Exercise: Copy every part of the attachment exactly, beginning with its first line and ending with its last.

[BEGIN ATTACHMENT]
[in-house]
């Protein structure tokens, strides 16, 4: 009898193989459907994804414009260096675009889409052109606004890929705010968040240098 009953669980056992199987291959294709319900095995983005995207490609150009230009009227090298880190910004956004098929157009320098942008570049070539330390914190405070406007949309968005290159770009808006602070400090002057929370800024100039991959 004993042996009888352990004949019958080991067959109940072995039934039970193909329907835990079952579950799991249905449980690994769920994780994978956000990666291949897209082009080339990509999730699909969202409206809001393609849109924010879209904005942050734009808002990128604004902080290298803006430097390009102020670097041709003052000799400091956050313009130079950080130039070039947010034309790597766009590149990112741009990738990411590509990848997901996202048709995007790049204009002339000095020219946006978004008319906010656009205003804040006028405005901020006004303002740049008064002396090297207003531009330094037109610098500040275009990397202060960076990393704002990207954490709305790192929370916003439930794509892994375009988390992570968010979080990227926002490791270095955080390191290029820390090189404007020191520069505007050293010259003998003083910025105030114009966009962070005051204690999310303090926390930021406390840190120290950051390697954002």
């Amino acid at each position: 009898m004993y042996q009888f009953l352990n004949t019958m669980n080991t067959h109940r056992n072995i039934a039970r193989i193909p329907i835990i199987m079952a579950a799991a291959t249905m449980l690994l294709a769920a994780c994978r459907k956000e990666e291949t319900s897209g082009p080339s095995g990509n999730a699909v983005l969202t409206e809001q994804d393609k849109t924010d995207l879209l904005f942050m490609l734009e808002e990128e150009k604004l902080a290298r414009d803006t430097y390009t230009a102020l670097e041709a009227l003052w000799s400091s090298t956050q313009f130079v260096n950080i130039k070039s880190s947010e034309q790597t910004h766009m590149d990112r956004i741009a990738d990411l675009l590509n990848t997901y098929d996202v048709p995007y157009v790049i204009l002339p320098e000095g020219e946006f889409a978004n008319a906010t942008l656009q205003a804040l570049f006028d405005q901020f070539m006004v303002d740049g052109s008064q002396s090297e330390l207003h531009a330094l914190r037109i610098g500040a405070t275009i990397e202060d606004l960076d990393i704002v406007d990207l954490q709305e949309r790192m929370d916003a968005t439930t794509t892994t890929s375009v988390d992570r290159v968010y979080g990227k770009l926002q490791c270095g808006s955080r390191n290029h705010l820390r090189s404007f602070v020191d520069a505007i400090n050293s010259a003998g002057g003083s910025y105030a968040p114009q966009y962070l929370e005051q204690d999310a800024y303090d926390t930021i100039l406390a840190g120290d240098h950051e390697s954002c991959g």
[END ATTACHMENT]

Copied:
[in-house]
């Protein structure tokens, strides 16, 4: 009898193989459907994804414009260096675009889409052109606004890929705010968040240098 009953669980056992199987291959294709319900095995983005995207490609150009230009009227090298880190910004956004098929157009320098942008570049070539330390914190405070406007949309968005290159770009808006602070400090002057929370800024100039991959 004993042996009888352990004949019958080991067959109940072995039934039970193909329907835990079952579950799991249905449980690994769920994780994978956000990666291949897209082009080339990509999730699909969202409206809001393609849109924010879209904005942050734009808002990128604004902080290298803006430097390009102020670097041709003052000799400091956050313009130079950080130039070039947010034309790597766009590149990112741009990738990411590509990848997901996202048709995007790049204009002339000095020219946006978004008319906010656009205003804040006028405005901020006004303002740049008064002396090297207003531009330094037109610098500040275009990397202060960076990393704002990207954490709305790192929370916003439930794509892994375009988390992570968010979080990227926002490791270095955080390191290029820390090189404007020191520069505007050293010259003998003083910025105030114009966009962070005051204690999310303090926390930021406390840190120290950051390697954002």
């Amino acid at each position: 009898m004993y042996q009888f009953l352990n004949t019958m669980n080991t067959h109940r056992n072995i039934a039970r193989i193909p329907i835990i199987m079952a579950a799991a291959t249905m449980l690994l294709a769920a994780c994978r459907k956000e990666e291949t319900s897209g082009p080339s095995g990509n999730a699909v983005l969202t409206e809001q994804d393609k849109t924010d995207l879209l904005f942050m490609l734009e808002e990128e150009k604004l902080a290298r414009d803006t430097y390009t230009a102020l670097e041709a009227l003052w000799s400091s090298t956050q313009f130079v260096n950080i130039k070039s880190s947010e034309q790597t910004h766009m590149d990112r956004i741009a990738d990411l675009l590509n990848t997901y098929d996202v048709p995007y157009v790049i204009l002339p320098e000095g020219e946006f889409a978004n008319a906010t942008l656009q205003a804040l570049f006028d405005q901020f070539m006004v303002d740049g052109s008064q002396s090297e330390l207003h531009a330094l914190r037109i610098g500040a405070t275009i990397e202060d606004l960076d990393i704002v406007d990207l954490q709305e949309r790192m929370d916003a968005t439930t794509t892994t890929s375009v988390d992570r290159v968010y979080g990227k770009l926002q490791c270095g808006s955080r390191n290029h705010l820390r090189s404007f602070v020191d520069a505007i400090n050293s010259a003998g002057g003083s910025y105030a968040p114009q966009y962070l929370e005051q204690d999310a800024y303090d926390t930021i100039l406390a840190g120290d240098h950051e390697s954002c991959g």